clock menu more-arrow no yes

Filed under:

Cardinals acquire Paul Goldschmidt from Diamondbacks

The Cardinals boost the middle of their lineup in a major way with one of baseball’s fearsome sluggers.

MLB: Colorado Rockies at Arizona Diamondbacks Photo by Joe Camporeale-USA TODAY Sports

The Cardinals have acquired first baseman Paul Goldschmidt from the Diamondbacks for catcher Carson Kelly, right-handed pitcher Luke Weaver, infield prospect Andy Young, and a Competitive Balance Round B pick in next year’s draft, as the teams announced Wednesday afternoon. The St. Louis Post-Dispatch’s Derrick Goold first detailed the talks between the clubs, and Fancred’s Jon Heyman was the first to confirm it was a done deal:

There’s a very good argument to be made that the 31-year-old Goldschmidt is the best hitter in baseball, though he’s coming off a bit of a down year by his standards. The six-time All-Star and four-time Silver Slugger is a .297/.398/.532 career hitter and has averaged 31 homers per 162 games over his eight big-league seasons — seven of them spent fully in the majors. Even as he experienced a bit of an up-and-down season in 2018, he still posted an impressive .290/.389/.533 slash line with 33 homers and 83 RBI. Though the 6-foot-3, 225-pound first baseman doesn’t possess elite speed by any means, he’s generally been an elite baserunner, stealing 15 or more bases in five of his seven full major-league seasons, including a career-high 32 in 2016. With that said, he had just seven steals — his fewest since he stole four while playing the final two months of the 2011 season as a rookie — and now that he’s into his 30s, it’s possible that his baserunning ability has declined for good.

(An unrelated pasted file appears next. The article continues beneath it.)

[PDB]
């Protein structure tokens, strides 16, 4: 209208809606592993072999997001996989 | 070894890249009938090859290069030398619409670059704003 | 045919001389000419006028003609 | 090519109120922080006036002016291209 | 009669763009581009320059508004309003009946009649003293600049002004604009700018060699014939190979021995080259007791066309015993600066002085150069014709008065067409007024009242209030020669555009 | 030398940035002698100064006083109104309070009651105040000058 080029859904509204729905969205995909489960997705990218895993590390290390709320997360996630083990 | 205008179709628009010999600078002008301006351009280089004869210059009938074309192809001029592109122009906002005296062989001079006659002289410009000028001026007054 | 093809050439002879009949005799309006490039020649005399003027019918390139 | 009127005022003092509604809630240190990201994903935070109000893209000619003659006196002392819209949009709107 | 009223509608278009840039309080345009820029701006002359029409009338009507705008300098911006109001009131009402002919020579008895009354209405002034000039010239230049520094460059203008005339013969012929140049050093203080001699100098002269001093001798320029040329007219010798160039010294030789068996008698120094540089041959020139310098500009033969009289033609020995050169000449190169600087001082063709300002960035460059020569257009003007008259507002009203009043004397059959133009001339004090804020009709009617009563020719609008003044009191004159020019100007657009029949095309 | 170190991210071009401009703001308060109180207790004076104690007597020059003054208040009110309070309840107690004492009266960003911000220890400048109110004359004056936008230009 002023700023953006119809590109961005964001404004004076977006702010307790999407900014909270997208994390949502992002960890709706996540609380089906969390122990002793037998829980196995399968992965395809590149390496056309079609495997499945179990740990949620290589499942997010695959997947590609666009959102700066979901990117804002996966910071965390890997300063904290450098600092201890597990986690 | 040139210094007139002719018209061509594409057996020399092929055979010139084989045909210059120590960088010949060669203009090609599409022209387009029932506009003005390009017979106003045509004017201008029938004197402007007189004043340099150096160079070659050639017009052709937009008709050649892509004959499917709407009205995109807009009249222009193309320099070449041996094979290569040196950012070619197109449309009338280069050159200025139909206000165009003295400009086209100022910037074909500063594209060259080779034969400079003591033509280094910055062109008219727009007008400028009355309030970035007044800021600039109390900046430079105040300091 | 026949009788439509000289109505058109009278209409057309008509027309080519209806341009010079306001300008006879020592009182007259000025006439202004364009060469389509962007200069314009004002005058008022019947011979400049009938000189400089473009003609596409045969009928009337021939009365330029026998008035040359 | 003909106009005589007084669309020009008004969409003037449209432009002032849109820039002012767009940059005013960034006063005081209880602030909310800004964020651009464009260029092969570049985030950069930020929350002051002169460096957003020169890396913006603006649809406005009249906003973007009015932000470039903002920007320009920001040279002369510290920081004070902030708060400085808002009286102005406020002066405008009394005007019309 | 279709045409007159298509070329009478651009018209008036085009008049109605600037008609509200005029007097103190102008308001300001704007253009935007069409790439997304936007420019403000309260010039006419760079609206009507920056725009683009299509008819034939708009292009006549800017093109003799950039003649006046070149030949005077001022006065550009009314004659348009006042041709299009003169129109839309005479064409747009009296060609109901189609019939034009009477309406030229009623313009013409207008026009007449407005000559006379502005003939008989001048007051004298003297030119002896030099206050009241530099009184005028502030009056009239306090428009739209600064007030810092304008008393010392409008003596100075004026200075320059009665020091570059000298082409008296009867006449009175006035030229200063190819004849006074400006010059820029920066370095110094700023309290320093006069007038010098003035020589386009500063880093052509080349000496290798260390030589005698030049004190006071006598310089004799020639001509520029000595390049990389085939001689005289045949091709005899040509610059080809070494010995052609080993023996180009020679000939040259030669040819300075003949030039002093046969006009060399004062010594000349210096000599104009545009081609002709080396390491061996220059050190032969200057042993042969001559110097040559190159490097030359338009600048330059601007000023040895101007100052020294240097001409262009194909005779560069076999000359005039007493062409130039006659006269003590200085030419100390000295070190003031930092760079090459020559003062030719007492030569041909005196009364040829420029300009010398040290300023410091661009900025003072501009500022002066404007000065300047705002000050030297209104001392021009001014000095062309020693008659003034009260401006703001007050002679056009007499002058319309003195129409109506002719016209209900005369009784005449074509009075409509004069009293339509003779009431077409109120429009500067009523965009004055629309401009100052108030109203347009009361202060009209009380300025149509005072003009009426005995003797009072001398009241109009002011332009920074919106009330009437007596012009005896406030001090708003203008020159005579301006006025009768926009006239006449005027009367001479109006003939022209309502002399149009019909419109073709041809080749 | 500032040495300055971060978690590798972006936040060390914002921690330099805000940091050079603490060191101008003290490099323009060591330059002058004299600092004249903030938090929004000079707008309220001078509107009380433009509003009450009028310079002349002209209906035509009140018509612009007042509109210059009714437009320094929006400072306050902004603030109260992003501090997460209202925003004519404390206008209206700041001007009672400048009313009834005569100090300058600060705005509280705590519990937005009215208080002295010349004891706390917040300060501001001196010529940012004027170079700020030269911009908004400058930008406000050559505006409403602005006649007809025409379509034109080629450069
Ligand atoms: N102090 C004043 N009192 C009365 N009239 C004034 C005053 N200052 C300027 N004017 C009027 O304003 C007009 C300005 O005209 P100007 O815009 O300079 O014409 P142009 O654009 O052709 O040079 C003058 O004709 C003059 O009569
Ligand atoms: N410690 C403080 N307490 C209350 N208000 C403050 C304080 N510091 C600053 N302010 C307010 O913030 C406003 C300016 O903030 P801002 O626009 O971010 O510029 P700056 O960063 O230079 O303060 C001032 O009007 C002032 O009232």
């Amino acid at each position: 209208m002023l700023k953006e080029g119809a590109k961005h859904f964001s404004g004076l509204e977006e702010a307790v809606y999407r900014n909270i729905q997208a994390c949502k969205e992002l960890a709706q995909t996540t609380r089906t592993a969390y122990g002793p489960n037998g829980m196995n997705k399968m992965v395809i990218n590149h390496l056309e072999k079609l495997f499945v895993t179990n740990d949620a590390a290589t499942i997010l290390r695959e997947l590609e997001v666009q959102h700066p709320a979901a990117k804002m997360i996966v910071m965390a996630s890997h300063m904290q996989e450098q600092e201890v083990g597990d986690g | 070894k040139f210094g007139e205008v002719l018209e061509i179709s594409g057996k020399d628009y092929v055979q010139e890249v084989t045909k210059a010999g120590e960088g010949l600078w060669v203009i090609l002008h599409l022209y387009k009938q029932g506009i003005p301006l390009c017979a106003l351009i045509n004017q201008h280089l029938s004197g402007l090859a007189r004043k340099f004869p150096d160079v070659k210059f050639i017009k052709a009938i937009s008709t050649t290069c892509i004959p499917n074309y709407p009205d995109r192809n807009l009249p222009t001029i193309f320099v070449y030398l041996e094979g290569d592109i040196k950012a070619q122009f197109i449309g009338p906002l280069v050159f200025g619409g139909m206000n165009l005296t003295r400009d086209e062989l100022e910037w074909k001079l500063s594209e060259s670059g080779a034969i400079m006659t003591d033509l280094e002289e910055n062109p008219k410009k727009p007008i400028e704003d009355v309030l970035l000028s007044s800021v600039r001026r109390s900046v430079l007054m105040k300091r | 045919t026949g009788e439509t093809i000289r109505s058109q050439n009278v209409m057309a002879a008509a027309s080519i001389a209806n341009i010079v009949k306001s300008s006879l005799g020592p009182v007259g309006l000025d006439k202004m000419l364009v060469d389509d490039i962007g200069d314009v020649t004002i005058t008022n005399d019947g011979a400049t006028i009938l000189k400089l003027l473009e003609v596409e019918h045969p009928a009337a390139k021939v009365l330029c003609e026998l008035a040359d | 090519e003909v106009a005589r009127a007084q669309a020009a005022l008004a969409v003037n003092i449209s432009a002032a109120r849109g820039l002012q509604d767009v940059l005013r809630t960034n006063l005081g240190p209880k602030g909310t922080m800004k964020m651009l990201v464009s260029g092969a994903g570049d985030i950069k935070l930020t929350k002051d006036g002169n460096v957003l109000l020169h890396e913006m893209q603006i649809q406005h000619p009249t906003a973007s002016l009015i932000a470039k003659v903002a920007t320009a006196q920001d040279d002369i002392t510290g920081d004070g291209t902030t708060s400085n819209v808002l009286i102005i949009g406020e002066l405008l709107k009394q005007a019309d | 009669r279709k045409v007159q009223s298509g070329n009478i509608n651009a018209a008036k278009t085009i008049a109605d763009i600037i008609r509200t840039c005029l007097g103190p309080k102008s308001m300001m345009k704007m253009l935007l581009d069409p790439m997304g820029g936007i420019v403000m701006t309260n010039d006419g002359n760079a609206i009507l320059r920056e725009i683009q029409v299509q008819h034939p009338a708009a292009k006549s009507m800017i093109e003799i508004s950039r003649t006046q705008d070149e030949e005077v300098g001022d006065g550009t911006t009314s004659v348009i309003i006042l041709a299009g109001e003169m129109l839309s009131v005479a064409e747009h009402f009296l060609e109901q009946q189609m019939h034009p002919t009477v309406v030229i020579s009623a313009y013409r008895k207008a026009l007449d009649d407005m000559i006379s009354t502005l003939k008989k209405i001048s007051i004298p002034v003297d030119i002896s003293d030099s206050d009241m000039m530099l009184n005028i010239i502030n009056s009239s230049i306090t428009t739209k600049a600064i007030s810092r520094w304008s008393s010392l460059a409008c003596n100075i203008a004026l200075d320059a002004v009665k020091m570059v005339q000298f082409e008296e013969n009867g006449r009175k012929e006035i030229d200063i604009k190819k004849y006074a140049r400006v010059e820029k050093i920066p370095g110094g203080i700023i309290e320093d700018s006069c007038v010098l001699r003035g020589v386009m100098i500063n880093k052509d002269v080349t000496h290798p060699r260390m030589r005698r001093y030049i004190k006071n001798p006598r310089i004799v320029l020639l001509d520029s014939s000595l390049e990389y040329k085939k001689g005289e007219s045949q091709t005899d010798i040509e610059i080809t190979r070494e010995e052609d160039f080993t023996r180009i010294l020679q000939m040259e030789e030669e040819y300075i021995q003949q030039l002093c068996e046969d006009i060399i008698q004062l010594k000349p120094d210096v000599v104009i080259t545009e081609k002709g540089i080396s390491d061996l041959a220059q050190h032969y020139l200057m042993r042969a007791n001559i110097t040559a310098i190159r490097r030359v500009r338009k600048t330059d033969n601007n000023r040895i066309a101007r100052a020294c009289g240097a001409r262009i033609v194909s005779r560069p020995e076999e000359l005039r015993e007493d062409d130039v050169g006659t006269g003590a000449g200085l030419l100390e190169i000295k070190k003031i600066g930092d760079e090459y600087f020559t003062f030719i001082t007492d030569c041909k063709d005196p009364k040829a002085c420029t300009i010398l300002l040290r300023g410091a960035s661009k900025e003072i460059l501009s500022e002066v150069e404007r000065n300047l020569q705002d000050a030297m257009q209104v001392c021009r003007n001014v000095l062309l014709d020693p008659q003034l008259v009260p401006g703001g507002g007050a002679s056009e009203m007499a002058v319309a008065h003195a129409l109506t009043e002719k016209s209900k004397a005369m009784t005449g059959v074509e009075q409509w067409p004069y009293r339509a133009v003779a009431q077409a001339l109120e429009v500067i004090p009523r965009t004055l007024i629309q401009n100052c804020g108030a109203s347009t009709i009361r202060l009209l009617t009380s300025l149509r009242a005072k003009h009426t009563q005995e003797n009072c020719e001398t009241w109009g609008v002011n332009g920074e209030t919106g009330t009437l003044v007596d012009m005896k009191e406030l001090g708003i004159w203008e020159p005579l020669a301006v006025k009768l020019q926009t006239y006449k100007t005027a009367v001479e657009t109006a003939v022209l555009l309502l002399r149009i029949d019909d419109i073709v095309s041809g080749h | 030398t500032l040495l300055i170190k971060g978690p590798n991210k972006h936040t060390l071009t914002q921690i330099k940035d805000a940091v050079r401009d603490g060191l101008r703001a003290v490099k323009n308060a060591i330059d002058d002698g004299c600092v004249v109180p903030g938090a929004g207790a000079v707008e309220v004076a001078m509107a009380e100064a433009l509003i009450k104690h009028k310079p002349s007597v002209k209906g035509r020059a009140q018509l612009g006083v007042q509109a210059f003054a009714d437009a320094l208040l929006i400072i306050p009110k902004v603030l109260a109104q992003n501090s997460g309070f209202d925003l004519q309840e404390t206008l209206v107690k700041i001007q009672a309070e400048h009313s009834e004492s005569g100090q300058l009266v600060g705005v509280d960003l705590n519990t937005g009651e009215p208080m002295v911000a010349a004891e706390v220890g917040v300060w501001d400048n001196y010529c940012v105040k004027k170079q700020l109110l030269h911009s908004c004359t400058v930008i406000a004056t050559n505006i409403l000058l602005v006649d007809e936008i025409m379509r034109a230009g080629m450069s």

Goldschmidt is a free agent following the season, so it’s understandable why Arizona felt compelled to move him now — especially since they’re unlikely to compete for a World Series title in 2019 with Patrick Corbin having departed and the Dodgers and Rockies both being clear playoff contenders. But judging by Baseball Reference’s version of WAR, Goldschmidt was the most impactful position player in Diamondbacks history, posting a 40.1 WAR for his career, which has been spent entirely in a D-Backs uniform up until now. So in many ways, this deal feels like the one that sent franchise icon Andrew McCutchen from the Pirates to the Giants last winter — though it’s perhaps more notable since the Pirates have had far more stars throughout their history than the 20-year-old Diamondbacks franchise has.

The 25-year-old Weaver, a first-round pick in 2014, had certainly shown flashes, but he had fallen very far down the Cardinals’ starting-pitching depth chart and was unlikely to get many opportunities going forward. He struggled significantly in 2018, posting a 4.95 ERA and 1.50 WHIP, striking out 121 and walking 54 over 136.1 innings. He should get more of an opportunity as a starter in Arizona with Patrick Corbin gone and Zack Greinke a candidate to be traded later this offseason.

Kelly was once regarded as the best catching prospect in baseball, but at 24 years old and with just one option year remaining, he wasn’t going to get many opportunities in the immediate future with Yadier Molina signed through the 2020 season. Kelly has been absolutely abysmal through his major-league career to date with the Cardinals: He’s a .154/.227/.188 hitter through 131 big-league plate appearances, and he seemingly regressed defensively in 2018, posting a -0.1 defensive WAR. He appeared to have been surpassed by 2016 seventh-round pick Andrew Knizner as the Cardinals’ preferred catcher of the future. He should get more of a legitimate chance in Arizona, where he’s likely platoon with or outright supplant Alex Avila.

Young, 24, was a 37th-round pick out of Indiana State in 2016 but has impressed over his first two full professional seasons. Between High-A Palm Beach and Double-A Springfield in 2018, he posted a .289/.379/.479 slash line with 21 homers over 503 plate appearances while seeing action at second base, third base, and shortstop. He once again thrived over 89 PAs in the Arizona Fall League, slashing .301/.416/.521 with three homers. He still projects as a Daniel Descalso-type utility player at the big-league level, but nevertheless is an interesting throw-in to the deal.